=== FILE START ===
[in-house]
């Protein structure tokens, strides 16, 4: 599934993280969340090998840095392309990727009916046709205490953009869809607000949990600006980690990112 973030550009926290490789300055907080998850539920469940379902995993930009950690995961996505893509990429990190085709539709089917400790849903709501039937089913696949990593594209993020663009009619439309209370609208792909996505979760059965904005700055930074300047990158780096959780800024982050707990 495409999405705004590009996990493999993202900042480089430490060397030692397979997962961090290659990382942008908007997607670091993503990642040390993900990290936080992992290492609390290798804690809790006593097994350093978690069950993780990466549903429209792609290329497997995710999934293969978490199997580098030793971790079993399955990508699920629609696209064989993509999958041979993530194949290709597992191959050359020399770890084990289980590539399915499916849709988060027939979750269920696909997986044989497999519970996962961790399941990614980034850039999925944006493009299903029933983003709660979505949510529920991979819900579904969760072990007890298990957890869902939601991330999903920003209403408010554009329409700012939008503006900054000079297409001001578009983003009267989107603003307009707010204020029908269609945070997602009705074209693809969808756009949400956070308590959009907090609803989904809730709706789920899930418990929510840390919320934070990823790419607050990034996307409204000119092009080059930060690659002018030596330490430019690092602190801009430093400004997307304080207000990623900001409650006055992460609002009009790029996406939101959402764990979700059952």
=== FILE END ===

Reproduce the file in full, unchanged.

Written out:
[in-house]
């Protein structure tokens, strides 16, 4: 599934993280969340090998840095392309990727009916046709205490953009869809607000949990600006980690990112 973030550009926290490789300055907080998850539920469940379902995993930009950690995961996505893509990429990190085709539709089917400790849903709501039937089913696949990593594209993020663009009619439309209370609208792909996505979760059965904005700055930074300047990158780096959780800024982050707990 495409999405705004590009996990493999993202900042480089430490060397030692397979997962961090290659990382942008908007997607670091993503990642040390993900990290936080992992290492609390290798804690809790006593097994350093978690069950993780990466549903429209792609290329497997995710999934293969978490199997580098030793971790079993399955990508699920629609696209064989993509999958041979993530194949290709597992191959050359020399770890084990289980590539399915499916849709988060027939979750269920696909997986044989497999519970996962961790399941990614980034850039999925944006493009299903029933983003709660979505949510529920991979819900579904969760072990007890298990957890869902939601991330999903920003209403408010554009329409700012939008503006900054000079297409001001578009983003009267989107603003307009707010204020029908269609945070997602009705074209693809969808756009949400956070308590959009907090609803989904809730709706789920899930418990929510840390919320934070990823790419607050990034996307409204000119092009080059930060690659002018030596330490430019690092602190801009430093400004997307304080207000990623900001409650006055992460609002009009790029996406939101959402764990979700059952």